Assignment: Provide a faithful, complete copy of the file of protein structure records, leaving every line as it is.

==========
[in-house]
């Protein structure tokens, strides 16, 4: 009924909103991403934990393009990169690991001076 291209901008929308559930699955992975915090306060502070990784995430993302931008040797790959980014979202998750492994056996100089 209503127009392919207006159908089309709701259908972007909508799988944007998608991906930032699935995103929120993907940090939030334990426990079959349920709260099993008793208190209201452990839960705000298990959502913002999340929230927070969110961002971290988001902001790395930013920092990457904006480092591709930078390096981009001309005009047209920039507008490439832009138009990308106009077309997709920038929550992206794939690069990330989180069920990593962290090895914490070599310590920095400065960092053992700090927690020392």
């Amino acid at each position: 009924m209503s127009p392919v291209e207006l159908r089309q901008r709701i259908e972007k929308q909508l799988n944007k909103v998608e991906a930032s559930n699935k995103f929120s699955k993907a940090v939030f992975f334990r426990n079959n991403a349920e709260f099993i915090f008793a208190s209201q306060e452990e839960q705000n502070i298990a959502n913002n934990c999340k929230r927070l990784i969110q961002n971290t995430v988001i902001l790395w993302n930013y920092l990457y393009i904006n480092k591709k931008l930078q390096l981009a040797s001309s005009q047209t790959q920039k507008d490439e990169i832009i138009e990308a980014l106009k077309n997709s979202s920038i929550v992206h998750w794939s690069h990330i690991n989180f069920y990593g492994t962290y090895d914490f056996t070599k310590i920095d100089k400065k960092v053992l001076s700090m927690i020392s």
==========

[in-house]
């Protein structure tokens, strides 16, 4: 009924909103991403934990393009990169690991001076 291209901008929308559930699955992975915090306060502070990784995430993302931008040797790959980014979202998750492994056996100089 209503127009392919207006159908089309709701259908972007909508799988944007998608991906930032699935995103929120993907940090939030334990426990079959349920709260099993008793208190209201452990839960705000298990959502913002999340929230927070969110961002971290988001902001790395930013920092990457904006480092591709930078390096981009001309005009047209920039507008490439832009138009990308106009077309997709920038929550992206794939690069990330989180069920990593962290090895914490070599310590920095400065960092053992700090927690020392």
């Amino acid at each position: 009924m209503s127009p392919v291209e207006l159908r089309q901008r709701i259908e972007k929308q909508l799988n944007k909103v998608e991906a930032s559930n699935k995103f929120s699955k993907a940090v939030f992975f334990r426990n079959n991403a349920e709260f099993i915090f008793a208190s209201q306060e452990e839960q705000n502070i298990a959502n913002n934990c999340k929230r927070l990784i969110q961002n971290t995430v988001i902001l790395w993302n930013y920092l990457y393009i904006n480092k591709k931008l930078q390096l981009a040797s001309s005009q047209t790959q920039k507008d490439e990169i832009i138009e990308a980014l106009k077309n997709s979202s920038i929550v992206h998750w794939s690069h990330i690991n989180f069920y990593g492994t962290y090895d914490f056996t070599k310590i920095d100089k400065k960092v053992l001076s700090m927690i020392s």